Rochester, New York Introduces Universal Basic Income Program
During a press conference held on June 22, 2023, Rochester Mayor Malik Evans, in addition to community partners, announced the roll out of the city’s guaranteed basic income program (GBI).
The program also provides monthly payments of $500 to 351 people for 12 months. Applications are restricted to one individual per household. This pilot program will be funded with $2.2 million of the American Rescue Plan Act funds that were allocated to the city of Rochester.
Applications were open to qualified city residents from June 22 until June 29.
The Democrat & Chronicle listed off some of the qualifications for the GBI program.
Must be at least 18 years of age.
- Must be a resident of the City of Rochester for at least one year.
- Only one individual per household can participate in the program. A “household” means people who live in the same home and share finances. For instance, parents and children or people who are married. Roommates who do not share finances are not considered one “household.”
- Your household income must be at or below 185% of the Federal Poverty Level (FPL). Qualified incomes are as follows:
- Single person — $26,973
- 2 people — $36,482
- 3 people — $45,991
- 4 people — $55,500
- 5 people — $65,009
- 6 people — $74,518
- 7 people — $84,027
- 8 people — $93,536”
On top of that, applicants are required to reside in a qualified census tract that is within the City of Rochester.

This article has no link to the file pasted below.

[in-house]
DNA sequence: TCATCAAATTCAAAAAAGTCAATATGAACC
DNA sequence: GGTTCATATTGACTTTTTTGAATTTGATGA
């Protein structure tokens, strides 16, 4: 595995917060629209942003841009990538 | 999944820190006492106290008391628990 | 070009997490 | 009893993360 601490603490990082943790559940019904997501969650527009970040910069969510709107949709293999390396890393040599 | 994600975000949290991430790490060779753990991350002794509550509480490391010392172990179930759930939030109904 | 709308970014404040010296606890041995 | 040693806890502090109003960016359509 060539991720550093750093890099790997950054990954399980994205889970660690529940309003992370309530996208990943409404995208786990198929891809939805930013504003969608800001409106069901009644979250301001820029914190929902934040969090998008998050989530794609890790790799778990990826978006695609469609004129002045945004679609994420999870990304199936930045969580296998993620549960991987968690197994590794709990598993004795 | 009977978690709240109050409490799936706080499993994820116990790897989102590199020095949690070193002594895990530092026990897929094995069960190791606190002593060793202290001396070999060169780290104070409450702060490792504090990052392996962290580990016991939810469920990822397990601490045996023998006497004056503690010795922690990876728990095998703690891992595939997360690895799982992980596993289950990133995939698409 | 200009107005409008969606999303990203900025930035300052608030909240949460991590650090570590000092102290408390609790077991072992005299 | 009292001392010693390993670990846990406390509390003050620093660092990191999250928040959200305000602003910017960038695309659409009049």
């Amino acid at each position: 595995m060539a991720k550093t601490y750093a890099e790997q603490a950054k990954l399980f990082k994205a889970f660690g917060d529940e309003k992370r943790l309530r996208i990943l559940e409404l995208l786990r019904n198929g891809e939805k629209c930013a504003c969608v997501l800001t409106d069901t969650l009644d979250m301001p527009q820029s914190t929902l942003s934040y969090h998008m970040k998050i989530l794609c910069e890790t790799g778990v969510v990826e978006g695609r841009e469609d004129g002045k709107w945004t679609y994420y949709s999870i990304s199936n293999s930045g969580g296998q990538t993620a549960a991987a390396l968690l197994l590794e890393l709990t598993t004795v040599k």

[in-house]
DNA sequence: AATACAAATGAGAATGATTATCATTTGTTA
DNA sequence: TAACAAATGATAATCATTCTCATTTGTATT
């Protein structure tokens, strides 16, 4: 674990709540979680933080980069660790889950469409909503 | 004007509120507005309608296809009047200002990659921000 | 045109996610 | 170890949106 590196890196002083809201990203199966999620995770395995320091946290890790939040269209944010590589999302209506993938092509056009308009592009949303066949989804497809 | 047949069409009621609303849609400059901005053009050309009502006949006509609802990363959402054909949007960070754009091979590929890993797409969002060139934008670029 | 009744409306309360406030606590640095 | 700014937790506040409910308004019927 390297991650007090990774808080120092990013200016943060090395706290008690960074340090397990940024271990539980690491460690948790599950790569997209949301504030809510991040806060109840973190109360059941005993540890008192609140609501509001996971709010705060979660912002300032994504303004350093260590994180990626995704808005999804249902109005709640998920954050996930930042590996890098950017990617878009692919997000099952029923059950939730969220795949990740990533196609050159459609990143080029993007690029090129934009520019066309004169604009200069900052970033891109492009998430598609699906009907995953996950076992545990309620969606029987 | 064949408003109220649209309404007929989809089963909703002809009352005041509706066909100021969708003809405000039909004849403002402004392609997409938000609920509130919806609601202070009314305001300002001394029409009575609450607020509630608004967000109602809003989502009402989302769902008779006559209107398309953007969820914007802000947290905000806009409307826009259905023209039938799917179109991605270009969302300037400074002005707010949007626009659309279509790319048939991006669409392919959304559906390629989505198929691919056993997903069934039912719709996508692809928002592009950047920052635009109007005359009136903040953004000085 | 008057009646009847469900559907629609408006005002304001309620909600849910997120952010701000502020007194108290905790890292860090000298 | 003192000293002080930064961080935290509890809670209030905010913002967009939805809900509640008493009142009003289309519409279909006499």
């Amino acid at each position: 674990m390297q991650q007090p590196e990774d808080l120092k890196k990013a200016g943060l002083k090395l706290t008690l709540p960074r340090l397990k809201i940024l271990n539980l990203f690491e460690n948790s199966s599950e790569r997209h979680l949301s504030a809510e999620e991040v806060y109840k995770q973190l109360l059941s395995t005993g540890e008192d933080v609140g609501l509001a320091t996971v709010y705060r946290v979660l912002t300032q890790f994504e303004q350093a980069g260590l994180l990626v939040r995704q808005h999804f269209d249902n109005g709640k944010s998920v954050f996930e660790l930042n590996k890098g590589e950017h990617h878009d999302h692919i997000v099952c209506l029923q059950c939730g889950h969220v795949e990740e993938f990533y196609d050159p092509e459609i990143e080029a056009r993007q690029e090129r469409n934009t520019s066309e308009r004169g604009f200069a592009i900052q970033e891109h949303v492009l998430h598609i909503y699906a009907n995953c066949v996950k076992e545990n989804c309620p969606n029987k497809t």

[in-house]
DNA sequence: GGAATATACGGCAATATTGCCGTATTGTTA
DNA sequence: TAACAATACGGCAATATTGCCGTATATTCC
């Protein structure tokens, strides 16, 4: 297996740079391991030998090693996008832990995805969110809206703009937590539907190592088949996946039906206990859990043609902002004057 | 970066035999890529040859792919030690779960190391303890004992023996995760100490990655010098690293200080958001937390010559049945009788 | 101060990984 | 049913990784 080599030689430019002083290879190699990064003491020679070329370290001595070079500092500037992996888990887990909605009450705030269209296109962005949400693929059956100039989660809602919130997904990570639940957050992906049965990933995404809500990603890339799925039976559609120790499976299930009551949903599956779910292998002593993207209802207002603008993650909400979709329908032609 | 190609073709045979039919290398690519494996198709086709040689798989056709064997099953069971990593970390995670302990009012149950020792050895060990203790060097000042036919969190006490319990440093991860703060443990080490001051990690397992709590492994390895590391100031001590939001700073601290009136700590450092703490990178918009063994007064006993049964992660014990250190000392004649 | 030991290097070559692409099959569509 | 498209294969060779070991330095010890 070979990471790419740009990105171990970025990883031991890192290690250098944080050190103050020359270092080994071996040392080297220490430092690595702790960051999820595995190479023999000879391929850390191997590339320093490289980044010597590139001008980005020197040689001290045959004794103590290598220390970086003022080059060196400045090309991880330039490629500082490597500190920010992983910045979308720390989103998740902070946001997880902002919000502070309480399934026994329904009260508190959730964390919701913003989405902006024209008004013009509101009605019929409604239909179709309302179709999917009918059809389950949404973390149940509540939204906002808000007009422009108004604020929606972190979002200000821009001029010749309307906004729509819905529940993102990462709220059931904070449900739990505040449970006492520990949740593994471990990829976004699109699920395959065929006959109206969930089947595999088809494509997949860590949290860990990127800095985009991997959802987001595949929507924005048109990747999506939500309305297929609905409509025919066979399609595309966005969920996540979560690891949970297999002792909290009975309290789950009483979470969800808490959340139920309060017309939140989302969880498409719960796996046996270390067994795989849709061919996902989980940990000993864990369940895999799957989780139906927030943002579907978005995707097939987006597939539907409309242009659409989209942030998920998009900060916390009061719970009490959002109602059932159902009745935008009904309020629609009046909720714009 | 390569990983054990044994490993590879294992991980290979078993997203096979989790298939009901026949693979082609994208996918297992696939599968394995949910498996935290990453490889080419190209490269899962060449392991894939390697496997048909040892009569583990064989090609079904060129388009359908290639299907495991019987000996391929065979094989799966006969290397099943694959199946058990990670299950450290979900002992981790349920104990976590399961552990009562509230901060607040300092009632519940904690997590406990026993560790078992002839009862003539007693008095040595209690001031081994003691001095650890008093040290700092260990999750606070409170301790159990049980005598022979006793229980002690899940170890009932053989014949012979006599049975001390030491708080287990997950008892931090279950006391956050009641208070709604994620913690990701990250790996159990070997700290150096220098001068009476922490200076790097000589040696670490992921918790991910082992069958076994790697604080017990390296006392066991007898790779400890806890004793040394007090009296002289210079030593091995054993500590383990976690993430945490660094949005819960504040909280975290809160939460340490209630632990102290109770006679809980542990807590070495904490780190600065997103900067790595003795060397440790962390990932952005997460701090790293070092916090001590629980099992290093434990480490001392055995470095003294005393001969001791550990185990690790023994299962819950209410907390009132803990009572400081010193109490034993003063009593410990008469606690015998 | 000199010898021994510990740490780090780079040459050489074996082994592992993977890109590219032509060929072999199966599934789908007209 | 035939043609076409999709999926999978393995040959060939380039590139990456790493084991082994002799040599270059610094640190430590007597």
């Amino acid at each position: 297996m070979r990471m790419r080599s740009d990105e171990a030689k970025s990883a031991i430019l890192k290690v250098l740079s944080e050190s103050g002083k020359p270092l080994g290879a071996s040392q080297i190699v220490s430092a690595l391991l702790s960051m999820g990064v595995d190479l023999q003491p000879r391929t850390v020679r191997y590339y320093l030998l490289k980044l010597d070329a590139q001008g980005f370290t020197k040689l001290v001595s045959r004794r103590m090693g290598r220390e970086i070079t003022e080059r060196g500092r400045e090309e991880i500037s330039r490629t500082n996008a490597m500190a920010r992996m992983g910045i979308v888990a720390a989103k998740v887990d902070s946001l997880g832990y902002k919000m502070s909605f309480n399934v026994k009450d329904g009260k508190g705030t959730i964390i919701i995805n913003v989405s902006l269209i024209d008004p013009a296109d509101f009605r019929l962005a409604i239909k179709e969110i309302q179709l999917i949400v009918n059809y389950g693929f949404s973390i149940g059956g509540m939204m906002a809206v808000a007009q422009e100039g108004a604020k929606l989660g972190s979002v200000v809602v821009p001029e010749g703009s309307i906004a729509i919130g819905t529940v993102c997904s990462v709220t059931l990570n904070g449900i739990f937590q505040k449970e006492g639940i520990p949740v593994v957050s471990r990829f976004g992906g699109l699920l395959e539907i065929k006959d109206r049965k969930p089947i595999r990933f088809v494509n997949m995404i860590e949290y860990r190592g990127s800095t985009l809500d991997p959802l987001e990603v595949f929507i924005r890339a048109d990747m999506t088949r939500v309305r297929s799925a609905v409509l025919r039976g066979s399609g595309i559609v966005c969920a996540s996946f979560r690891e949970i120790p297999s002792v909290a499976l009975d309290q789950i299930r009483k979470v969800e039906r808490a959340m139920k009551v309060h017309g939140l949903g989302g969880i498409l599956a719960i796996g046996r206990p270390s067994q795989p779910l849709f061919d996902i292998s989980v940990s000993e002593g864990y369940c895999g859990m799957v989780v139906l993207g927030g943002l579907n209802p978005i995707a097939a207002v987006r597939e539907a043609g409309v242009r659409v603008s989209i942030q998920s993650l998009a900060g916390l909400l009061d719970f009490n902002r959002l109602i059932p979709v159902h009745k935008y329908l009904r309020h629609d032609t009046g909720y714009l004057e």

The GBI funds will be allocated to individuals via direct deposit payments. Individuals selected for the funding will not be subject to work requirements or restrictions on how they spend the money.
This program and other permutations have slowly been rolled out in cities across the nation. Stockton, California broke the mold in 2019 when it rolled its own UBI program.
It will likely be only a matter of time before more jurisdictions and even states begin adopting the UBI. This program is misguided at best. While a UBI, all things being equal, would be a solid alternative to the present welfare model, it still has its flaws.
The fact is that the UBI will not replace the current welfare system. It will be tacked on to it and only make the US’s fiscal situation even worse. This will place even greater pressure on the political class to debase the currency, thereby provoking an inflationary crisis.
If we desire economic stability, we must downsize the regulatory state, simplify the tax code, and introduce competing currencies.